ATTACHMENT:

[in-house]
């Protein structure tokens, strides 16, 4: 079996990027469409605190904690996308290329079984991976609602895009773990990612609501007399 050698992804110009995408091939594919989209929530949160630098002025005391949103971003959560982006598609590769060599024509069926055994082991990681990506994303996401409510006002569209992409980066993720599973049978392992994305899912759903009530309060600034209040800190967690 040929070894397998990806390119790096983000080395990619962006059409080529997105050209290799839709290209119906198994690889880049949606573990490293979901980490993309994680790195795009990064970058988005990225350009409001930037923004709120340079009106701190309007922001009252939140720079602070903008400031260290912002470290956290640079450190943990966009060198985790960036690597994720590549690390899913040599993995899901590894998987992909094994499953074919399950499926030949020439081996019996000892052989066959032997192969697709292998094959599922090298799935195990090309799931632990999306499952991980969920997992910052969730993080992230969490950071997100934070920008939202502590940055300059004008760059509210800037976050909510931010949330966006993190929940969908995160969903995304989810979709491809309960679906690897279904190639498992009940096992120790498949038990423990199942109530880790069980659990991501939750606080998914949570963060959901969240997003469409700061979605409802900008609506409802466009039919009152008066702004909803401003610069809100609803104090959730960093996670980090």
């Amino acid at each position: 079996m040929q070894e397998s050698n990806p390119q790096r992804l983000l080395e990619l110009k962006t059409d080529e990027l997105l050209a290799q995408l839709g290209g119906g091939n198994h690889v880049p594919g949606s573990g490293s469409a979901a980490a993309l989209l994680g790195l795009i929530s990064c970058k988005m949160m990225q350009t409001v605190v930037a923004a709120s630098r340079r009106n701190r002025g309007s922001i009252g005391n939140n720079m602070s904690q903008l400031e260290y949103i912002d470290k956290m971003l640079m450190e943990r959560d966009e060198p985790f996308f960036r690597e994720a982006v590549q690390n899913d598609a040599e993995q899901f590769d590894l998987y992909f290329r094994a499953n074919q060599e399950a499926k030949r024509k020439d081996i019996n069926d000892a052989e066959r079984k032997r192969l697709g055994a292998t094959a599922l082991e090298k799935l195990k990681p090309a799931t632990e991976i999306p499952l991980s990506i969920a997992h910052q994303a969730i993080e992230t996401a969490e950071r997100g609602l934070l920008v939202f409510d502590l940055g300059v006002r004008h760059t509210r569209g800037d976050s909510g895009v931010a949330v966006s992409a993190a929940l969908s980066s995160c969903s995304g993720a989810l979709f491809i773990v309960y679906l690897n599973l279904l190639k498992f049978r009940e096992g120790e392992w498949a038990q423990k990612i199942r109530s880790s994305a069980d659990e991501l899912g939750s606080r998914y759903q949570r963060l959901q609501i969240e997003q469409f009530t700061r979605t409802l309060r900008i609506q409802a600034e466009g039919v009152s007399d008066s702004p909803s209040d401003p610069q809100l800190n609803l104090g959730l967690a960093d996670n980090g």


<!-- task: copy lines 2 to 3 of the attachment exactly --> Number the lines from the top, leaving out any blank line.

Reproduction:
């Protein structure tokens, strides 16, 4: 079996990027469409605190904690996308290329079984991976609602895009773990990612609501007399 050698992804110009995408091939594919989209929530949160630098002025005391949103971003959560982006598609590769060599024509069926055994082991990681990506994303996401409510006002569209992409980066993720599973049978392992994305899912759903009530309060600034209040800190967690 040929070894397998990806390119790096983000080395990619962006059409080529997105050209290799839709290209119906198994690889880049949606573990490293979901980490993309994680790195795009990064970058988005990225350009409001930037923004709120340079009106701190309007922001009252939140720079602070903008400031260290912002470290956290640079450190943990966009060198985790960036690597994720590549690390899913040599993995899901590894998987992909094994499953074919399950499926030949020439081996019996000892052989066959032997192969697709292998094959599922090298799935195990090309799931632990999306499952991980969920997992910052969730993080992230969490950071997100934070920008939202502590940055300059004008760059509210800037976050909510931010949330966006993190929940969908995160969903995304989810979709491809309960679906690897279904190639498992009940096992120790498949038990423990199942109530880790069980659990991501939750606080998914949570963060959901969240997003469409700061979605409802900008609506409802466009039919009152008066702004909803401003610069809100609803104090959730960093996670980090």
């Amino acid at each position: 079996m040929q070894e397998s050698n990806p390119q790096r992804l983000l080395e990619l110009k962006t059409d080529e990027l997105l050209a290799q995408l839709g290209g119906g091939n198994h690889v880049p594919g949606s573990g490293s469409a979901a980490a993309l989209l994680g790195l795009i929530s990064c970058k988005m949160m990225q350009t409001v605190v930037a923004a709120s630098r340079r009106n701190r002025g309007s922001i009252g005391n939140n720079m602070s904690q903008l400031e260290y949103i912002d470290k956290m971003l640079m450190e943990r959560d966009e060198p985790f996308f960036r690597e994720a982006v590549q690390n899913d598609a040599e993995q899901f590769d590894l998987y992909f290329r094994a499953n074919q060599e399950a499926k030949r024509k020439d081996i019996n069926d000892a052989e066959r079984k032997r192969l697709g055994a292998t094959a599922l082991e090298k799935l195990k990681p090309a799931t632990e991976i999306p499952l991980s990506i969920a997992h910052q994303a969730i993080e992230t996401a969490e950071r997100g609602l934070l920008v939202f409510d502590l940055g300059v006002r004008h760059t509210r569209g800037d976050s909510g895009v931010a949330v966006s992409a993190a929940l969908s980066s995160c969903s995304g993720a989810l979709f491809i773990v309960y679906l690897n599973l279904l190639k498992f049978r009940e096992g120790e392992w498949a038990q423990k990612i199942r109530s880790s994305a069980d659990e991501l899912g939750s606080r998914y759903q949570r963060l959901q609501i969240e997003q469409f009530t700061r979605t409802l309060r900008i609506q409802a600034e466009g039919v009152s007399d008066s702004p909803s209040d401003p610069q809100l800190n609803l104090g959730l967690a960093d996670n980090g």